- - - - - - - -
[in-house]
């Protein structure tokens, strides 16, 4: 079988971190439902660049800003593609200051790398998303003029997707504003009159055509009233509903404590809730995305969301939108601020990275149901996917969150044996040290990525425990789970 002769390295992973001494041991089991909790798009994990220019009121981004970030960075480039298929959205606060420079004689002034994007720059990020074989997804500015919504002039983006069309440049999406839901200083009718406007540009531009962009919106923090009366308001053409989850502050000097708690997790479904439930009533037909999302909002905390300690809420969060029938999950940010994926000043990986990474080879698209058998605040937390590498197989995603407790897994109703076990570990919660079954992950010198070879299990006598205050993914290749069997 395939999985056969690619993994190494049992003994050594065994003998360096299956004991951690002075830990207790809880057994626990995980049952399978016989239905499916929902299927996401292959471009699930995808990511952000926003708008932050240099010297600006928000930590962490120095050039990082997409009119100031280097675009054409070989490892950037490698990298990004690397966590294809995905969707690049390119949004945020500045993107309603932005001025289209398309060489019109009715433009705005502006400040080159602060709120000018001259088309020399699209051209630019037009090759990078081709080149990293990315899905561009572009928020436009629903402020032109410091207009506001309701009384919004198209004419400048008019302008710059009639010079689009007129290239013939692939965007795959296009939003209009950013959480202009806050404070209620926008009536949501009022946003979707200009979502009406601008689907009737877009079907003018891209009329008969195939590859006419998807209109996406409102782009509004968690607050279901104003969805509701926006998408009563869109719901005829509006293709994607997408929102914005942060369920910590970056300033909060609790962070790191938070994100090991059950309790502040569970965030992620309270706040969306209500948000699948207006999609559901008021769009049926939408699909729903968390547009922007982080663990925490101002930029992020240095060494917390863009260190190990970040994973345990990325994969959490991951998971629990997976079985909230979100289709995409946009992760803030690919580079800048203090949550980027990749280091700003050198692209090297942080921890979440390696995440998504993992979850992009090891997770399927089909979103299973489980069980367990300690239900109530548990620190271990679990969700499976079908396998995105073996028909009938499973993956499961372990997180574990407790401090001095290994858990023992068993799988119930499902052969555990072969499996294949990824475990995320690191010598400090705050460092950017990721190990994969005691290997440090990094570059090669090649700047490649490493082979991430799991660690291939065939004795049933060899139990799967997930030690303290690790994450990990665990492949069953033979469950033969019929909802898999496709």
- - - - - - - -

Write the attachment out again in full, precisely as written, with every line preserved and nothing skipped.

[in-house]
């Protein structure tokens, strides 16, 4: 079988971190439902660049800003593609200051790398998303003029997707504003009159055509009233509903404590809730995305969301939108601020990275149901996917969150044996040290990525425990789970 002769390295992973001494041991089991909790798009994990220019009121981004970030960075480039298929959205606060420079004689002034994007720059990020074989997804500015919504002039983006069309440049999406839901200083009718406007540009531009962009919106923090009366308001053409989850502050000097708690997790479904439930009533037909999302909002905390300690809420969060029938999950940010994926000043990986990474080879698209058998605040937390590498197989995603407790897994109703076990570990919660079954992950010198070879299990006598205050993914290749069997 395939999985056969690619993994190494049992003994050594065994003998360096299956004991951690002075830990207790809880057994626990995980049952399978016989239905499916929902299927996401292959471009699930995808990511952000926003708008932050240099010297600006928000930590962490120095050039990082997409009119100031280097675009054409070989490892950037490698990298990004690397966590294809995905969707690049390119949004945020500045993107309603932005001025289209398309060489019109009715433009705005502006400040080159602060709120000018001259088309020399699209051209630019037009090759990078081709080149990293990315899905561009572009928020436009629903402020032109410091207009506001309701009384919004198209004419400048008019302008710059009639010079689009007129290239013939692939965007795959296009939003209009950013959480202009806050404070209620926008009536949501009022946003979707200009979502009406601008689907009737877009079907003018891209009329008969195939590859006419998807209109996406409102782009509004968690607050279901104003969805509701926006998408009563869109719901005829509006293709994607997408929102914005942060369920910590970056300033909060609790962070790191938070994100090991059950309790502040569970965030992620309270706040969306209500948000699948207006999609559901008021769009049926939408699909729903968390547009922007982080663990925490101002930029992020240095060494917390863009260190190990970040994973345990990325994969959490991951998971629990997976079985909230979100289709995409946009992760803030690919580079800048203090949550980027990749280091700003050198692209090297942080921890979440390696995440998504993992979850992009090891997770399927089909979103299973489980069980367990300690239900109530548990620190271990679990969700499976079908396998995105073996028909009938499973993956499961372990997180574990407790401090001095290994858990023992068993799988119930499902052969555990072969499996294949990824475990995320690191010598400090705050460092950017990721190990994969005691290997440090990094570059090669090649700047490649490493082979991430799991660690291939065939004795049933060899139990799967997930030690303290690790994450990990665990492949069953033979469950033969019929909802898999496709």